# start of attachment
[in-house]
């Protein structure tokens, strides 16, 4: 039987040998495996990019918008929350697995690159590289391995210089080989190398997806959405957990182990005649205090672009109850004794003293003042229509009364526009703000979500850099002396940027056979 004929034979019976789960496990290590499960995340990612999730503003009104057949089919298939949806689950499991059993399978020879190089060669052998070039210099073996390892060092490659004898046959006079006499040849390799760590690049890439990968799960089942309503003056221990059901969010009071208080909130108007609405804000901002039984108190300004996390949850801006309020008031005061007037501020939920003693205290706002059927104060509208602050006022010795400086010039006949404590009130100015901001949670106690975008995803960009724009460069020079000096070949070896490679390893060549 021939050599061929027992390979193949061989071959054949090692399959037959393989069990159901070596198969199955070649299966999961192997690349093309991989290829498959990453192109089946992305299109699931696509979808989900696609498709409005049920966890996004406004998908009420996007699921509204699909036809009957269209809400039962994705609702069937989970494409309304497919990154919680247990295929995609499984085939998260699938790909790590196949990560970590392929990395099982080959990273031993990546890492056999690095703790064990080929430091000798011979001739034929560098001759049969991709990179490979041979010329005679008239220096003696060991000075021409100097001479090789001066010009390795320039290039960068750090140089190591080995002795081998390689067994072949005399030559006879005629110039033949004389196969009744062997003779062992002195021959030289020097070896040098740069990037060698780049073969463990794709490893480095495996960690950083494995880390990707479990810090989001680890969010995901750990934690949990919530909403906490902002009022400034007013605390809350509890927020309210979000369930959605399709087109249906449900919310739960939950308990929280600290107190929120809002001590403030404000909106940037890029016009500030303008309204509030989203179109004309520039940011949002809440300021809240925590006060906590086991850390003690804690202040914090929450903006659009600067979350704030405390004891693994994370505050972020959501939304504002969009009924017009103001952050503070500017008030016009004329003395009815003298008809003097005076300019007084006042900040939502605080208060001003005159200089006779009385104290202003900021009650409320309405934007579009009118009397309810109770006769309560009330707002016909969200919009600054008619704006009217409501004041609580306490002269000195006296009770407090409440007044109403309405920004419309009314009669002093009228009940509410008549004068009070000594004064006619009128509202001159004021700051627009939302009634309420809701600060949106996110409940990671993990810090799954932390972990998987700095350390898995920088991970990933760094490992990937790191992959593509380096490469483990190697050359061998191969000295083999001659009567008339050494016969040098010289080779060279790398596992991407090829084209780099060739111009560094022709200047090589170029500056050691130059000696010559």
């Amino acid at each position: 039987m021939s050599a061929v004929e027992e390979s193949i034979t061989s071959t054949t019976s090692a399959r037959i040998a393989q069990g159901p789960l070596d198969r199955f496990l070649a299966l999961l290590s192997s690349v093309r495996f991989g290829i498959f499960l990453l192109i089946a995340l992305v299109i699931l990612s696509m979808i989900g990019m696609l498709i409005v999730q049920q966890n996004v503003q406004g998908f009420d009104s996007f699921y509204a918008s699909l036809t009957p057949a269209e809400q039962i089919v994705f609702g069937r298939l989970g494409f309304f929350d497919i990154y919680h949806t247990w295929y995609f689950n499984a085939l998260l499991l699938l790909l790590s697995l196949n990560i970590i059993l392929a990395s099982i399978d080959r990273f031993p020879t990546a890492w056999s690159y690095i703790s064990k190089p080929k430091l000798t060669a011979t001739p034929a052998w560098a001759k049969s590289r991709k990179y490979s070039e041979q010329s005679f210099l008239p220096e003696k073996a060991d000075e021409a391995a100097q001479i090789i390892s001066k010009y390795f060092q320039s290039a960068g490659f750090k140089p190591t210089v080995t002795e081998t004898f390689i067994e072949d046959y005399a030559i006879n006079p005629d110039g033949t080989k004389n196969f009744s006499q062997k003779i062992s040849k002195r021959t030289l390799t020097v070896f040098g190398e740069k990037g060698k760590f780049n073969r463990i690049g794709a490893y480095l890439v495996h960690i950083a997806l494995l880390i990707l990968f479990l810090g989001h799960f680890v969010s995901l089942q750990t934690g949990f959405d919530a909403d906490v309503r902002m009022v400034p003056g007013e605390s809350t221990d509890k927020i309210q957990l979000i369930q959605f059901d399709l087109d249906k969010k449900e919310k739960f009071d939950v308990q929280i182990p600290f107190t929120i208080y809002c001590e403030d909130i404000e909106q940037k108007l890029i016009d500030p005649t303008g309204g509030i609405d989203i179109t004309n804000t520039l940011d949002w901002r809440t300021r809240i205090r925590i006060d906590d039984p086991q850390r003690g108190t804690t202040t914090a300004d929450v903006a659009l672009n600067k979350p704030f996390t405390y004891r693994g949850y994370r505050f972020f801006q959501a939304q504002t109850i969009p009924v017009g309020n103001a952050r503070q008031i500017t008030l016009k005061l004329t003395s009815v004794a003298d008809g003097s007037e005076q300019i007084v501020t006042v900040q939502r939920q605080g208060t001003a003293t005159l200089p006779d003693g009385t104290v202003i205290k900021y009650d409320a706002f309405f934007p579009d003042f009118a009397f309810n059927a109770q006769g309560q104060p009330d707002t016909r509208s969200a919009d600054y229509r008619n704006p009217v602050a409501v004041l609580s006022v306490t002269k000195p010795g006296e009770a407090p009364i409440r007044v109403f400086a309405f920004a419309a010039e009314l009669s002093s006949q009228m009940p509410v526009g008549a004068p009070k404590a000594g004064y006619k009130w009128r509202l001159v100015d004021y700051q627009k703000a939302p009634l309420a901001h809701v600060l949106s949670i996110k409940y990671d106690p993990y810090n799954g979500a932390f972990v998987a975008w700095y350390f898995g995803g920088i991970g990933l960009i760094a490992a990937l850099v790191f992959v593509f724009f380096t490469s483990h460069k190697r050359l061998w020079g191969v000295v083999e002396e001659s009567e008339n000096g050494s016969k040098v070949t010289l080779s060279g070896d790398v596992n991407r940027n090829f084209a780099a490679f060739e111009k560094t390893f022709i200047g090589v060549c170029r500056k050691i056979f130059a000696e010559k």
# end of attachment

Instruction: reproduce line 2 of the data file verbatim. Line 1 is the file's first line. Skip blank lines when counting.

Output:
């Protein structure tokens, strides 16, 4: 039987040998495996990019918008929350697995690159590289391995210089080989190398997806959405957990182990005649205090672009109850004794003293003042229509009364526009703000979500850099002396940027056979 004929034979019976789960496990290590499960995340990612999730503003009104057949089919298939949806689950499991059993399978020879190089060669052998070039210099073996390892060092490659004898046959006079006499040849390799760590690049890439990968799960089942309503003056221990059901969010009071208080909130108007609405804000901002039984108190300004996390949850801006309020008031005061007037501020939920003693205290706002059927104060509208602050006022010795400086010039006949404590009130100015901001949670106690975008995803960009724009460069020079000096070949070896490679390893060549 021939050599061929027992390979193949061989071959054949090692399959037959393989069990159901070596198969199955070649299966999961192997690349093309991989290829498959990453192109089946992305299109699931696509979808989900696609498709409005049920966890996004406004998908009420996007699921509204699909036809009957269209809400039962994705609702069937989970494409309304497919990154919680247990295929995609499984085939998260699938790909790590196949990560970590392929990395099982080959990273031993990546890492056999690095703790064990080929430091000798011979001739034929560098001759049969991709990179490979041979010329005679008239220096003696060991000075021409100097001479090789001066010009390795320039290039960068750090140089190591080995002795081998390689067994072949005399030559006879005629110039033949004389196969009744062997003779062992002195021959030289020097070896040098740069990037060698780049073969463990794709490893480095495996960690950083494995880390990707479990810090989001680890969010995901750990934690949990919530909403906490902002009022400034007013605390809350509890927020309210979000369930959605399709087109249906449900919310739960939950308990929280600290107190929120809002001590403030404000909106940037890029016009500030303008309204509030989203179109004309520039940011949002809440300021809240925590006060906590086991850390003690804690202040914090929450903006659009600067979350704030405390004891693994994370505050972020959501939304504002969009009924017009103001952050503070500017008030016009004329003395009815003298008809003097005076300019007084006042900040939502605080208060001003005159200089006779009385104290202003900021009650409320309405934007579009009118009397309810109770006769309560009330707002016909969200919009600054008619704006009217409501004041609580306490002269000195006296009770407090409440007044109403309405920004419309009314009669002093009228009940509410008549004068009070000594004064006619009128509202001159004021700051627009939302009634309420809701600060949106996110409940990671993990810090799954932390972990998987700095350390898995920088991970990933760094490992990937790191992959593509380096490469483990190697050359061998191969000295083999001659009567008339050494016969040098010289080779060279790398596992991407090829084209780099060739111009560094022709200047090589170029500056050691130059000696010559």